Prior syllabi & course evaluations

This upper-level undergraduate seminar operates as a team research workshop. We closely read a noteworthy study on a topic related to cities, suburbs, and schools, then design and conduct a small-scale research project to test whether the author’s claims apply to the metropolitan Hartford area. Researchers who have dialogued with the seminar (in person or via conference call) include: Courtney Bell, Jack Buckley, Casey Cobb, Kevin Fox Gotham, Erica Frankenberg, Susan Eaton, Jennifer Jellison Holme, Richard Kahlenberg, and Amy Stuart Wells.

Students typically develop three types of research skills:
-historical methods (interpreting archival documents)
-qualitative (analyzing oral interviews and observational field notes)
-quantitative (generating descriptive statistics and GIS computer maps from large datasets)

As part of our community learning experience, our seminar forms partnerships with local organizations to develop our research studies and interpret the findings. To date, our community partners have included: Achieve Hartford, CEO Foundation of Connecticut, Capitol Region Education Council, CenterEdge Coalition, Connecticut Coalition for Achievement Now (ConnCAN), Connecticut Fair Housing Center, Hartford Public Schools, Hartford Youth Scholars Foundation, Regional School Choice Office, the Sheff Movement, Town of West Hartford, the Wintonbury Historical Society (Bloomfield), and *others to come*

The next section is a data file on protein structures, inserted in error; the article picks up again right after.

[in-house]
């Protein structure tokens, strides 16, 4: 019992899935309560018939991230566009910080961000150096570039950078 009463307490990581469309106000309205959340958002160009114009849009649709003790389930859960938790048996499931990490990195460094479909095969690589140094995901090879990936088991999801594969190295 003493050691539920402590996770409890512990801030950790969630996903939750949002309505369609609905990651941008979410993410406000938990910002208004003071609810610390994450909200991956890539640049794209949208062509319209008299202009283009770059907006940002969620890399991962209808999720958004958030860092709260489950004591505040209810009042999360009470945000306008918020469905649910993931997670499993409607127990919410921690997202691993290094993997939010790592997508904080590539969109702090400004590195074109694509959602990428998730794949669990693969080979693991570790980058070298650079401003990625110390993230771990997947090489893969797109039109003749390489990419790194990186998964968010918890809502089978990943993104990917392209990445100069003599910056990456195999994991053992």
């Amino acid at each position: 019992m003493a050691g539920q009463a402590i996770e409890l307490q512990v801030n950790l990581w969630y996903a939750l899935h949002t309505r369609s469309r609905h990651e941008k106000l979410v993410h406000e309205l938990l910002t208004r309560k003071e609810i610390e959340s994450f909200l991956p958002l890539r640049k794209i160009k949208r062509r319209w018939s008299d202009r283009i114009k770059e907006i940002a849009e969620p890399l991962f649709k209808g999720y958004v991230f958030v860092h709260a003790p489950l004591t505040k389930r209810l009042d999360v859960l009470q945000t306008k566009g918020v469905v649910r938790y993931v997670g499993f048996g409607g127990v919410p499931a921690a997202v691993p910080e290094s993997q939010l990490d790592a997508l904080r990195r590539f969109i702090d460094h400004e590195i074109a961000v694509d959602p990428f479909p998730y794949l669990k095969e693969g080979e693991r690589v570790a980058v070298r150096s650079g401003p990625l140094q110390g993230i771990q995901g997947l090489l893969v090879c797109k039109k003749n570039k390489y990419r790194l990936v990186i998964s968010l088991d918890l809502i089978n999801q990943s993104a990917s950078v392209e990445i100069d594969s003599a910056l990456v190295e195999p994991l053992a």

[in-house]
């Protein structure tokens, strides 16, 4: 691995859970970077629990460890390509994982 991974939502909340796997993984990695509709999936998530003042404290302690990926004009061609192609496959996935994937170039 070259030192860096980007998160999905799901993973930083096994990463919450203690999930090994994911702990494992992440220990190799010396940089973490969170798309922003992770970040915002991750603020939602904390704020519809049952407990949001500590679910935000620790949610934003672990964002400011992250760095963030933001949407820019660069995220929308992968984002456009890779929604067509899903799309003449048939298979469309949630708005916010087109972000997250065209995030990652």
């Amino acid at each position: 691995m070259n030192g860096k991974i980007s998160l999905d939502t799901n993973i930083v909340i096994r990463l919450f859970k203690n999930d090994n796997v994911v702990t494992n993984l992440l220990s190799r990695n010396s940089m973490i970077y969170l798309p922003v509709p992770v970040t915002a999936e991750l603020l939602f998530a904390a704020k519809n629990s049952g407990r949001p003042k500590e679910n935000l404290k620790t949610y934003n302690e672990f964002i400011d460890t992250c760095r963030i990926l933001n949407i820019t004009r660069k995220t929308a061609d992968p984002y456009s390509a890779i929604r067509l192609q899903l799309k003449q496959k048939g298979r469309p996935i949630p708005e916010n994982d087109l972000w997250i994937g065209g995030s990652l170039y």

Several students from the seminar have continued to work on research projects during subsequent semesters or summers, and have co-authored publications or delivered presentations to local organizations and national conferences.

Past syllabi (selected readings and research projects change each semester):

Fall 2012 – Barriers and Bridges in Housing and Education: writing civil rights with ConnecticutHistory.org, analyzing discrimination patterns with CT Fair Housing Center, with student course evaluation essays and numerical responses

Fall 2011 – Housing, Schooling, and History on the Web; Interpreting maps of inequality, with student course evaluation essays and numerical responses

Fall 2008 - Housing discrimination; the Sheff II metropolitan desegregation remedy; SmartChoices public school choice tools; with student course evaluation essays

Fall 2007 - Home buying simulation; Project Choice family interviews; Mapping desegregation and urban school reform

Fall 2006 - Shopping for homes and schools: Interviews with suburban homebuyers; Mapping schools, test scores, and home sales

Fall 2005 - Who chooses schools and why? Mapping public and private school choice data; Interviewing at private school choice fair

Spring 2005 - Marketing and selection of magnet schools; Private real estate markets and public schooling

Fall 2002 - Mapping metropolitics; Magnet school ethnography; Project Concern alumni oral history

Spring 2002 - Mapping city-suburban demographic change; Race, schools, and real estate ads; Bulkeley high school alumni interviews

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